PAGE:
“We are a small city surrounded by bigger cities, and we happen to be at the apex of a number of things that intersect and impact us,” Emery said. “Over the last few years the city has had someone in this position that has added value. I know there have been previous discussions about cutting the mayor’s salary, but I think we need the positions that we have in order for the mayor to be out in the community presenting, protecting and advocating for Mukilteo in the larger communities.”

Emery concluded by saying he felt that cutting the position was misdirected, but if others on the council wished to pursue it, he would like to spend more time examining it. Until then, he said he couldn’t support cutting Liias’ position.

Ultimately, Vice President Schmalz and councilmembers Wheeler, Whelpley and Christine Cook voted for eliminating the position, while council President Bob Champion and councilmembers Emery and Lord were opposed.

Mayor Gregerson, visibly upset, had a few choice words regarding the council’s position.

“I can’t wait to see what a great advocate the senator will be now that you fired him,” Gregerson said. “I just can’t wait to see that.”

Councilmember Whelpley did not appreciate the mayor’s comment, and said Liias should continue to advocate for Mukilteo.

“Shouldn’t he do his job and support us anyway, regardless?” Whelpley asked Gregerson. “I would think he would. He is an elected official, which the citizens of this city voted for him, so now that we decided that it’s important that we reduce the budget, that we save them money, and now he’s going to be upset and not give us anything because he’s scorned and he’s going to do that for the citizens? I’m pretty shocked.”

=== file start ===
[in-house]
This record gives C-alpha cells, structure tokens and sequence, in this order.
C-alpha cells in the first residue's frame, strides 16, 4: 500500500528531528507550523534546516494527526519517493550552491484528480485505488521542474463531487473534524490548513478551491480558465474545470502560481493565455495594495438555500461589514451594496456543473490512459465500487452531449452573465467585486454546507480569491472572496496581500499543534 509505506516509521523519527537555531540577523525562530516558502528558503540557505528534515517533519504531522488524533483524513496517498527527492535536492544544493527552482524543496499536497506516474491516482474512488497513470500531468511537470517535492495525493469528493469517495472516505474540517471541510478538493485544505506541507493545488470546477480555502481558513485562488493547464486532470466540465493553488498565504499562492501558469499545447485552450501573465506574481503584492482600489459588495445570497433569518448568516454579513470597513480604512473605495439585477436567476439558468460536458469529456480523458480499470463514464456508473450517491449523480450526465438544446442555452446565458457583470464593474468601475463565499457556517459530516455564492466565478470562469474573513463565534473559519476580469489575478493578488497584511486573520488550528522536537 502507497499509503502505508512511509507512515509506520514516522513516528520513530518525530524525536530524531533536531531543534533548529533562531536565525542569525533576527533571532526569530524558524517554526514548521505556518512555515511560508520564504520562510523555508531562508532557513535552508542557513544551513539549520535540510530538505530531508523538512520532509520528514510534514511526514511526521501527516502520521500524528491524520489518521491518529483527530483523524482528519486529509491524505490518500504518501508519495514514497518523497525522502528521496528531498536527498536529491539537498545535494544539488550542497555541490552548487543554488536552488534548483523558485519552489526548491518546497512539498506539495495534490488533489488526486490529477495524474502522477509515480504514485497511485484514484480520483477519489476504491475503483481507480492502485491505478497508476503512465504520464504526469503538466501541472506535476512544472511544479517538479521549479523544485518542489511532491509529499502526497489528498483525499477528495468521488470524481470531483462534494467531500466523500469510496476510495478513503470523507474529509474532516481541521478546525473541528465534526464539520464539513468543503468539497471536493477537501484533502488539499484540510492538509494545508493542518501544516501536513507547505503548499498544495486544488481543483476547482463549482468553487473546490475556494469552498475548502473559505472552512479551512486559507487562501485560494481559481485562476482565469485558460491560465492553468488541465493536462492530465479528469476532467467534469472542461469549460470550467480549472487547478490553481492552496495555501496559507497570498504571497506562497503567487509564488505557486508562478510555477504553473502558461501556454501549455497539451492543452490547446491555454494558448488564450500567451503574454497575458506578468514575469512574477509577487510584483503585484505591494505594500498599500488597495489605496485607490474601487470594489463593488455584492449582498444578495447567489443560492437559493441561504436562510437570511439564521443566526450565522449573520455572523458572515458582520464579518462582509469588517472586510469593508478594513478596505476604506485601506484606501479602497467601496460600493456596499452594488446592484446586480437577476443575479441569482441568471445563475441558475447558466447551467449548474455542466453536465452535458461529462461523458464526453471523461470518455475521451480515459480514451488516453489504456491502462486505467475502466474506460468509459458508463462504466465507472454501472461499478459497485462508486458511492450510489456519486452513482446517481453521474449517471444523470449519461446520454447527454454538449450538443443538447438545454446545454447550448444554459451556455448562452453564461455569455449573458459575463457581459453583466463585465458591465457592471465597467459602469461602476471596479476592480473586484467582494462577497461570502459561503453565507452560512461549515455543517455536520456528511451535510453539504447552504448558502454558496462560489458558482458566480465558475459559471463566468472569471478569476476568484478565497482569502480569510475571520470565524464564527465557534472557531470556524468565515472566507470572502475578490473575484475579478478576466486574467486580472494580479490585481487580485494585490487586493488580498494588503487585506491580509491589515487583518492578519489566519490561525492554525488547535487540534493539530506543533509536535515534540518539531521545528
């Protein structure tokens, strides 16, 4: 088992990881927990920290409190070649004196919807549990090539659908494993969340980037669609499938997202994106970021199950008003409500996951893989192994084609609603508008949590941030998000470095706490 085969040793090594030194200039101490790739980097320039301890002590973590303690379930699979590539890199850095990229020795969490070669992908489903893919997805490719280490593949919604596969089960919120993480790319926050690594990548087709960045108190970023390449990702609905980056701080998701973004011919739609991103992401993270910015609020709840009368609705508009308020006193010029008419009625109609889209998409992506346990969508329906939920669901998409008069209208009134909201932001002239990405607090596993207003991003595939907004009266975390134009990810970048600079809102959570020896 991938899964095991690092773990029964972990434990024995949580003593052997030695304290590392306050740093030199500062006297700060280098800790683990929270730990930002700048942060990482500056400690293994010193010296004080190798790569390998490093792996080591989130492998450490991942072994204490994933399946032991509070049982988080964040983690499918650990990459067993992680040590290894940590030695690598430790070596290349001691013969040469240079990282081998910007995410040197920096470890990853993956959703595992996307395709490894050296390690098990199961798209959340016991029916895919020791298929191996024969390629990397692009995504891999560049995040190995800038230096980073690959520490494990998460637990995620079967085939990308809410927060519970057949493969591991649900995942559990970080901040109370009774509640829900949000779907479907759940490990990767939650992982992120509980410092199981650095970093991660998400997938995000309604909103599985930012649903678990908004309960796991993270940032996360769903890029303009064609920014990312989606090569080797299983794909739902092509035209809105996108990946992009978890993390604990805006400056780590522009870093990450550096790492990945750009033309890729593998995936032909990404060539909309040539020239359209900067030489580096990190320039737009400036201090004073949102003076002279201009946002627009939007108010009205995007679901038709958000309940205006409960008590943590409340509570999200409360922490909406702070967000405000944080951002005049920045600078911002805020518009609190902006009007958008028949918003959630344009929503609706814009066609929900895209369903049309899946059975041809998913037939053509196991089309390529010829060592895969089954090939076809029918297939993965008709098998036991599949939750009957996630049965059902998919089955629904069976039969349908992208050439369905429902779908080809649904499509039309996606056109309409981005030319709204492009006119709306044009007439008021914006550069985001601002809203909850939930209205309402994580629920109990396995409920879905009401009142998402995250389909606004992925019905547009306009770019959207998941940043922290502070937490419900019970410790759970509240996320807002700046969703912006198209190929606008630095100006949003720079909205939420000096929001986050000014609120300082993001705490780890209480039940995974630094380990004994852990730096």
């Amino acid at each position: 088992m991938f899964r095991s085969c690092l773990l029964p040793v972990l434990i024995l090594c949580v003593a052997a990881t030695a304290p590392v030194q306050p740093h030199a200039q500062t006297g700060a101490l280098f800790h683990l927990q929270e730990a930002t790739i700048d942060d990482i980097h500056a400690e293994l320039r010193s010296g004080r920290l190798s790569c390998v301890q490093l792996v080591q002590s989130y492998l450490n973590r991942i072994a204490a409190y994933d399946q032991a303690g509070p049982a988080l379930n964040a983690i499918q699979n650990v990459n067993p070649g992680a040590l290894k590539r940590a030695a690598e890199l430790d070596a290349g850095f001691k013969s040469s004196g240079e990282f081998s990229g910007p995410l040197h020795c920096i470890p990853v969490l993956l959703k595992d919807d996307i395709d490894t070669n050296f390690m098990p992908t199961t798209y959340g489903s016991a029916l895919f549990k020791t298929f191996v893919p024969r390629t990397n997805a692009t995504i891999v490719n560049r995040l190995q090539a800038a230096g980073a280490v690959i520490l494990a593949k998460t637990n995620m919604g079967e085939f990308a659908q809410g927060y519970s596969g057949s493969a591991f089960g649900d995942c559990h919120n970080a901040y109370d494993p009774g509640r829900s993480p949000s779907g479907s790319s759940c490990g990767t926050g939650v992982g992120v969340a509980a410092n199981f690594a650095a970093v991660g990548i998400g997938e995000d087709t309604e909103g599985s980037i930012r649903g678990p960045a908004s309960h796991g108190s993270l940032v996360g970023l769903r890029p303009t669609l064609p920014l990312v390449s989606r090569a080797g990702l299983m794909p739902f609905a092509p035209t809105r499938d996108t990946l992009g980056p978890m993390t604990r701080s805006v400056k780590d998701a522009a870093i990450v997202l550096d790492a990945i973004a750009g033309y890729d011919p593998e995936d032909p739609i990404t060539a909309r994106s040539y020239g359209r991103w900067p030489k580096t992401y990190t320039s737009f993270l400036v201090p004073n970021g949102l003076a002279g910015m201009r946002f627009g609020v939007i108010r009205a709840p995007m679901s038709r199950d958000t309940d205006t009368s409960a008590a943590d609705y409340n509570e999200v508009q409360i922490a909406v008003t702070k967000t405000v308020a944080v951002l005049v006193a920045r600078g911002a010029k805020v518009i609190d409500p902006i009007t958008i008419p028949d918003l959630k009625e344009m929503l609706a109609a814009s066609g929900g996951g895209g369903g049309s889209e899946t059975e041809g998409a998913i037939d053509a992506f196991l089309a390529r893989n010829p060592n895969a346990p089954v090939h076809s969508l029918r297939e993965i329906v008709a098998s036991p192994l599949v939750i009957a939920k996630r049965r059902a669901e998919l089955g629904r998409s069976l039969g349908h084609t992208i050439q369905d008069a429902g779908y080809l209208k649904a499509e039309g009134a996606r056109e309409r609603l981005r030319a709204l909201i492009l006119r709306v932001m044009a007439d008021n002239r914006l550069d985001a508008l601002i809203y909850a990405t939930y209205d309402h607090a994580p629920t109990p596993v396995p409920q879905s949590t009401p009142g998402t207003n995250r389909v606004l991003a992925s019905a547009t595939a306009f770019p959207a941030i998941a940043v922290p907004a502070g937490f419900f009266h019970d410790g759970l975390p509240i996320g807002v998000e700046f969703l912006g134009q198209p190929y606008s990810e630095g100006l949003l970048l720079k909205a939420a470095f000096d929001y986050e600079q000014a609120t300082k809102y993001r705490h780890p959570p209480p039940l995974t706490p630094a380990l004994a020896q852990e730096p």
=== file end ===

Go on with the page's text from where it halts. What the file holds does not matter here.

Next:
Gregerson, fighting off tears, apologized for her previous remarks.

“Let me apologize to the council,” Gregerson said. “I really see the value in the position, and it’s upsetting to me that you’ve eliminated it, so I sort of let that get the best of me, and so I apologize to you for that. I do in my heart believe that it is a short-sighted move, and that it is the wrong one.”

Liias was not present at the meeting, but later echoed Gregerson’s thoughts.

“I am disappointed in the way the council has chosen to make this decision. I don't think it reflects well on the city or sends a positive message to the rest of the staff,” Liias said in an email after the meeting.

“But I have always believed that public service is a privilege and not an entitlement. I am so proud of what we've done at City Hall, especially the work that went into getting new, dedicated funding for transportation, which was overwhelmingly approved by voters.”

Liias said he will continue to work and advocate for Mukilteo, the city that he grew up in.

The council will meet again tonight with hopes of finalizing the 2018 budget, which they had been discussing at Monday’s meeting.

 

Comments (2)
Posted by: Joe Kunzler | Dec 06, 2017 11:29

I'm happy the Mayor gives a ship about the staff.  No need for Mayor Gregerson to publicly apologize.  I don't get why Mukilteo needs to prune its budget.



Posted by: Denise Sackner | Dec 06, 2017 15:36

Nearly 46% of voters were against a tax increase. Our Council is exercising good stewardship of the dollars entrusted to their care by looking for any opportunity to reduce the budget.